Tag: Food Safety

Pre-Cut Melon and Salmonella

Posted in September You Asked It!

This summer, pre-cut melons were recalled due to Salmonella contamination. This included pre-cut cantaloupe, watermelon, and a fruit salad mix sold in grocery stores in nine states. While Salmonella is usually connected to meat, poultry, or eggs, it may seem unusual for melons. But, melons are not like many other fruits.

Most fruits are considered high acid, or low in acidity with a pH averaging between 3.0 and 4.0. Melons have a pH between 5.0 and 7.0. This makes them a low acid food. Salmonella thrives in a pH range of 4.1-9.0. So melons can support the growth of Salmonella. It can also grow in a temperature range of 43-115°F. Therefore, in this recall, if temperature abuse occurred at any point, Salmonella would grow.

Good handling practices are your best defense. Always scrub and wash melons before cutting them open. Store cut fruit in the refrigerator. Keep it separate from raw meat, poultry, seafood, or eggs. Use clean utensils to serve fresh melons. Wash your hands before and after handling melons or other produce. When buying pre-cut melons or other fresh produce, be sure they are cold and refrigerate promptly.

Sources:

www.cdc.gov/salmonella/adelaide-06-18/index.html

https://food.unl.edu/salmonella

www.fightbac.org/wp-content/uploads/2015/08/ConsumerFact_Sheet.pdf

By:  Ashley Svaty

You Asked It!

The June issue of You Asked It! is now available.  Featured in this issue you will find timely topics regarding:

  • Eating Out by the Numbers
  • CFSAN Resources for You!
  • New Food Preservation Resources
  • Using Natural Pectin in Fruit Pie
  • Food Safety for Moms-to-Be
  • Preserve Smart App
  • Summer Ag Adventure Challenge
  • How to make Cherry Raisins
  • Canning in Half-Gallon Jars
  • Beyond the Trash Can

Access the June issue here.

By:  Ashley Svaty

Women In Agriculture: Harvest Meals Food Safety

Join Chef Alli and our Nutrition, Food Safety, and Health Agent, Ashley Svaty in Osborne on April 24th at 6pm at the old high school gym. Chef Alli will teach how to plan and prepare harvest meals and Ashley will teach the group how to keep these meals safe when temperatures rise in the fields! Meal will be provided. Fee: $10/person RSVP is requested by Friday, April 13 by calling or stopping by the Osborne County Conservation District Office (1117 W. Hwy. 24), 785-346-2128, Ext. 3.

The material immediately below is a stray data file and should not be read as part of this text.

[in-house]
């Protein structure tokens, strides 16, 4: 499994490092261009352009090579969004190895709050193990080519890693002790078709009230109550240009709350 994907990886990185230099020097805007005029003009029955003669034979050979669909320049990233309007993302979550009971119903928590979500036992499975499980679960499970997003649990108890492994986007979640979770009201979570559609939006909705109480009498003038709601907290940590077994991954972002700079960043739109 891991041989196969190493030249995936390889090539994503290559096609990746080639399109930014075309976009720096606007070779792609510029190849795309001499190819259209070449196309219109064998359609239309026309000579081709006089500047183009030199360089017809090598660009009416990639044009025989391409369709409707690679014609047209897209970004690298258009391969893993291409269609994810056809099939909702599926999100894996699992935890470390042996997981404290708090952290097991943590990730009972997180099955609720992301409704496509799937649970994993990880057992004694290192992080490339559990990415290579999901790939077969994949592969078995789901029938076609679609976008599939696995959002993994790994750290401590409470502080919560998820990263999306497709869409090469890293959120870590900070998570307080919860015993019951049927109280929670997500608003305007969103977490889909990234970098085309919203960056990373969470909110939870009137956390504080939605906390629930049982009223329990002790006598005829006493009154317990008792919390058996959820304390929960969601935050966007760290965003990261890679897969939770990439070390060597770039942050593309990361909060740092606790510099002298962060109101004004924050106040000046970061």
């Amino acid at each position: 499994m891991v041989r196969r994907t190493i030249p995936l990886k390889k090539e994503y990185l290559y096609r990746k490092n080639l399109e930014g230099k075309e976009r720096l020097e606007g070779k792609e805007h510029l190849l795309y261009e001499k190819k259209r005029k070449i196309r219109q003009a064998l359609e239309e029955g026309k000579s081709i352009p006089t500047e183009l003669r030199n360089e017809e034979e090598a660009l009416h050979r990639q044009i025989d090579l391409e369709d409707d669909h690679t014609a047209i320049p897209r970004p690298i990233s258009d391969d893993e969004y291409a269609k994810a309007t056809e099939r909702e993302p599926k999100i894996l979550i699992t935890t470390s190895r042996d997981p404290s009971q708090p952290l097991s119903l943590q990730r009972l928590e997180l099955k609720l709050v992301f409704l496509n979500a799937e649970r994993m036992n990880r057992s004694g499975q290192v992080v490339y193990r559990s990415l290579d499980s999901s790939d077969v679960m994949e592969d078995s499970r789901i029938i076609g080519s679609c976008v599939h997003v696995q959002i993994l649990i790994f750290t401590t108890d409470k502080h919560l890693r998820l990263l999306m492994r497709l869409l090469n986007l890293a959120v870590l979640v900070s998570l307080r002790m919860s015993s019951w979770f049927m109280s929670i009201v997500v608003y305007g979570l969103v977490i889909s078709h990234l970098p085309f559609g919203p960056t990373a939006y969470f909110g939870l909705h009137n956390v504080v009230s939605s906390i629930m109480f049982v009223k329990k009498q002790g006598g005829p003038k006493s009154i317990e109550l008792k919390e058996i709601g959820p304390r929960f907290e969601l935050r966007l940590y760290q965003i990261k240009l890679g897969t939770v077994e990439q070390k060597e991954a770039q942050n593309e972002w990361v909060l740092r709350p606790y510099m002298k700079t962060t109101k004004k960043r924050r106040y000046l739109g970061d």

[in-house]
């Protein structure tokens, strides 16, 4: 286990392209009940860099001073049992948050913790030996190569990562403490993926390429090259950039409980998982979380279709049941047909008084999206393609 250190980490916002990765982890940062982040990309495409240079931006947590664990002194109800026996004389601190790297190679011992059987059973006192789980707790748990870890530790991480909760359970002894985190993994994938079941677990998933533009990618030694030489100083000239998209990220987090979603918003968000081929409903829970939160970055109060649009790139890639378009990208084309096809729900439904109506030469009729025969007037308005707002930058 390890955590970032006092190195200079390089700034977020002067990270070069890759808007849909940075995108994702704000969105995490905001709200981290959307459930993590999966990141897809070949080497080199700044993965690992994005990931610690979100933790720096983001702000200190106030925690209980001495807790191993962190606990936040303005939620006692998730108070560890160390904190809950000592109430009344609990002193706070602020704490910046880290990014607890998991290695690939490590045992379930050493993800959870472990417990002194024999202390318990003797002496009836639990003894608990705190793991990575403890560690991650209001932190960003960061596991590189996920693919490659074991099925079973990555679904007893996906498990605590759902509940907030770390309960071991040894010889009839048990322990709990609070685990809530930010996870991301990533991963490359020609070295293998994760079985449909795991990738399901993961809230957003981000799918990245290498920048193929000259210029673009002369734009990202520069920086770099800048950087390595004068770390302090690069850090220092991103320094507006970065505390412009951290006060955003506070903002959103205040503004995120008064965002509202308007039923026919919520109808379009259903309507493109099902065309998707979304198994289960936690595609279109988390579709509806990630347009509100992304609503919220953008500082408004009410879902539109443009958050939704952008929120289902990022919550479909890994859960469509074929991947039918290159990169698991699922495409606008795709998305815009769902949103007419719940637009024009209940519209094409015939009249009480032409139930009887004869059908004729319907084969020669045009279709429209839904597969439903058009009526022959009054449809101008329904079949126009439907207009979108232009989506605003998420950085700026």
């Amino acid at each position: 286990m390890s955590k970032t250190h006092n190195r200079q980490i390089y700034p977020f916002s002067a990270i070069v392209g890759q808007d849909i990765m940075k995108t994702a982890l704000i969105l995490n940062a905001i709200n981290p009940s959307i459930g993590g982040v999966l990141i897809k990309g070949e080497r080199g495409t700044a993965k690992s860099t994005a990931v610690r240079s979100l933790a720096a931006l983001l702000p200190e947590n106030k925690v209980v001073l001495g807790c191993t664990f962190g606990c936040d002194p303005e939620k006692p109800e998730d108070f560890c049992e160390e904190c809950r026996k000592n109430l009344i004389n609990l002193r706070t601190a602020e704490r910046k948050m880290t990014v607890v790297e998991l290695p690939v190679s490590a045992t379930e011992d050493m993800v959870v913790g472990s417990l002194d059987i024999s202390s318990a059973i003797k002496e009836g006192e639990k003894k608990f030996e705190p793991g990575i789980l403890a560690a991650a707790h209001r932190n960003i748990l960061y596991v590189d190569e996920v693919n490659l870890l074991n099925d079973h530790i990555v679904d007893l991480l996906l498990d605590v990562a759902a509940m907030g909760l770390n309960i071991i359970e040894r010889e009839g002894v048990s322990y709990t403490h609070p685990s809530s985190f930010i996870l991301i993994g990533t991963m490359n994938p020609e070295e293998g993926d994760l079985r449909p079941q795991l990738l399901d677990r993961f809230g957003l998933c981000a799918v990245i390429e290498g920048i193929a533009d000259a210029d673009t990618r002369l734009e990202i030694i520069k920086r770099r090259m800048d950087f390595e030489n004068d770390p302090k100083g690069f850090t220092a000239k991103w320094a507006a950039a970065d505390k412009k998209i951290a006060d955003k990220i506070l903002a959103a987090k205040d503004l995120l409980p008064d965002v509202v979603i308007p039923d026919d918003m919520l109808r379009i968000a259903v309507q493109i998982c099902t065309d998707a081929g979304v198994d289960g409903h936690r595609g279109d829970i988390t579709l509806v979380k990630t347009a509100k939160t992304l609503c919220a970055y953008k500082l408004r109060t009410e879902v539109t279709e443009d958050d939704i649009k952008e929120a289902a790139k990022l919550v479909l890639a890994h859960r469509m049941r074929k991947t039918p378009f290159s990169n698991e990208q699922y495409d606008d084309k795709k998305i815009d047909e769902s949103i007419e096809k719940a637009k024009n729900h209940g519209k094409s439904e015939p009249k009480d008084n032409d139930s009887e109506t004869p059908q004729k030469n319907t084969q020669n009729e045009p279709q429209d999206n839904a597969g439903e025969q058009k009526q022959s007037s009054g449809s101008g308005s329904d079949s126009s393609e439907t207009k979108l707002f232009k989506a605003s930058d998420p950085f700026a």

For more information, visit the event website.

By:  Ashley Svaty

April You Asked It!

In the latest issue of You Asked It! you will find articles on the following topics:

 Freeze-Dried Foods

  • Private Water Well Information
  • Spring Break Food Safety
  • How to Store Honey
  • Long-Term Health Effects of Foodborne Illness
  • Food Preservation Classes Scheduled
  • Explore the NORS Dashboard
  • Keep the Egg Hunt Safe!
  • Add Crunch with Celery!
  • New Items for Food Preservation

 Click here to access the April Issue of You Asked It!

 By:  Ashley Svaty

Holiday Meals

Ashley Svaty
Nutrition, Food Safety
and Health Agent

Did you know that one in six Americans could get sick from food poisoning this year alone? Keep your family safe this holiday season by following the 4 steps to safe food:  Separate, Clean, Cook, and Chill.

Separate raw from ready to eat foods. Keep meat, poultry, seafood, and eggs separate from all other foods starting at the grocery store and continue through preparation.  Prevent cross contamination by using separate cutting boards for raw meat and ready to eat foods.

Clean hands often. The Centers for Disease Control and Prevention recommends to wash hands for 20 seconds with soap and water before and after preparing food, after touching raw meat, raw eggs, or unwashed vegetables, and before eating or drinking.